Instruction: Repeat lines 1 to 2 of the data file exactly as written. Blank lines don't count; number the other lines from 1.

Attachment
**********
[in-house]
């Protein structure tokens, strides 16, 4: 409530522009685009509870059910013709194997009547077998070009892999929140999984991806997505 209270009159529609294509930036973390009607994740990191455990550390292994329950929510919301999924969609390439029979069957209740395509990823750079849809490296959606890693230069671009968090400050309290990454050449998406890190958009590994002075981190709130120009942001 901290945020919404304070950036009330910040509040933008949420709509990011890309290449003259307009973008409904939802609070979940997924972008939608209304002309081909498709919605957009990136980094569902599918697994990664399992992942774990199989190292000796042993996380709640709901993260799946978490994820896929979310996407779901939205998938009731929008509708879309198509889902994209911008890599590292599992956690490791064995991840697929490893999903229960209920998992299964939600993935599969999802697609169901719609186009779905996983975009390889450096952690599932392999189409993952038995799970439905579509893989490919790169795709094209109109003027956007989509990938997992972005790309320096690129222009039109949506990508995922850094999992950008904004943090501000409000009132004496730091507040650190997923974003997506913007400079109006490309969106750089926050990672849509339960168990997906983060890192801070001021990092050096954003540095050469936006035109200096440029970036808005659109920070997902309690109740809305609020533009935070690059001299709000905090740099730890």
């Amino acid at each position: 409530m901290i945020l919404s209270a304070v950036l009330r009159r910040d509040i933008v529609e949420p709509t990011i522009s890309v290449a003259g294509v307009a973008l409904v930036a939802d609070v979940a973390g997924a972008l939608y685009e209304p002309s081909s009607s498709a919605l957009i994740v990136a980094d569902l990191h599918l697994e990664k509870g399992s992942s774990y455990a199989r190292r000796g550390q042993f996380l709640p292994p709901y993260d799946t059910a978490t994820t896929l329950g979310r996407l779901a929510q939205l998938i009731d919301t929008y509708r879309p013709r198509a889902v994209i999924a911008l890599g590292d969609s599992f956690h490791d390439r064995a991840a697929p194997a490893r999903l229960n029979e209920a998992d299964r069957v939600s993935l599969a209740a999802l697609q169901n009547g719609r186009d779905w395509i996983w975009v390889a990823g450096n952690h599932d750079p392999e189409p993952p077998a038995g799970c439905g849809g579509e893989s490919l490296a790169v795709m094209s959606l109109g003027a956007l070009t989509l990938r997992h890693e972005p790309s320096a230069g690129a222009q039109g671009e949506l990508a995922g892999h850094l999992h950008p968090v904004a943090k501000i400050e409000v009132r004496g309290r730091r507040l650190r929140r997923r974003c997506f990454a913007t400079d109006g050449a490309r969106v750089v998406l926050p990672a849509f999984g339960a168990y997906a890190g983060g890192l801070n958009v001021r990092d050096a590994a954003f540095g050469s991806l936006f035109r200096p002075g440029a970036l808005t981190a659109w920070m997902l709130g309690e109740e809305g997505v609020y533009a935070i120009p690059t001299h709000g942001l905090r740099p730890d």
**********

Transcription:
[in-house]
């Protein structure tokens, strides 16, 4: 409530522009685009509870059910013709194997009547077998070009892999929140999984991806997505 209270009159529609294509930036973390009607994740990191455990550390292994329950929510919301999924969609390439029979069957209740395509990823750079849809490296959606890693230069671009968090400050309290990454050449998406890190958009590994002075981190709130120009942001 901290945020919404304070950036009330910040509040933008949420709509990011890309290449003259307009973008409904939802609070979940997924972008939608209304002309081909498709919605957009990136980094569902599918697994990664399992992942774990199989190292000796042993996380709640709901993260799946978490994820896929979310996407779901939205998938009731929008509708879309198509889902994209911008890599590292599992956690490791064995991840697929490893999903229960209920998992299964939600993935599969999802697609169901719609186009779905996983975009390889450096952690599932392999189409993952038995799970439905579509893989490919790169795709094209109109003027956007989509990938997992972005790309320096690129222009039109949506990508995922850094999992950008904004943090501000409000009132004496730091507040650190997923974003997506913007400079109006490309969106750089926050990672849509339960168990997906983060890192801070001021990092050096954003540095050469936006035109200096440029970036808005659109920070997902309690109740809305609020533009935070690059001299709000905090740099730890």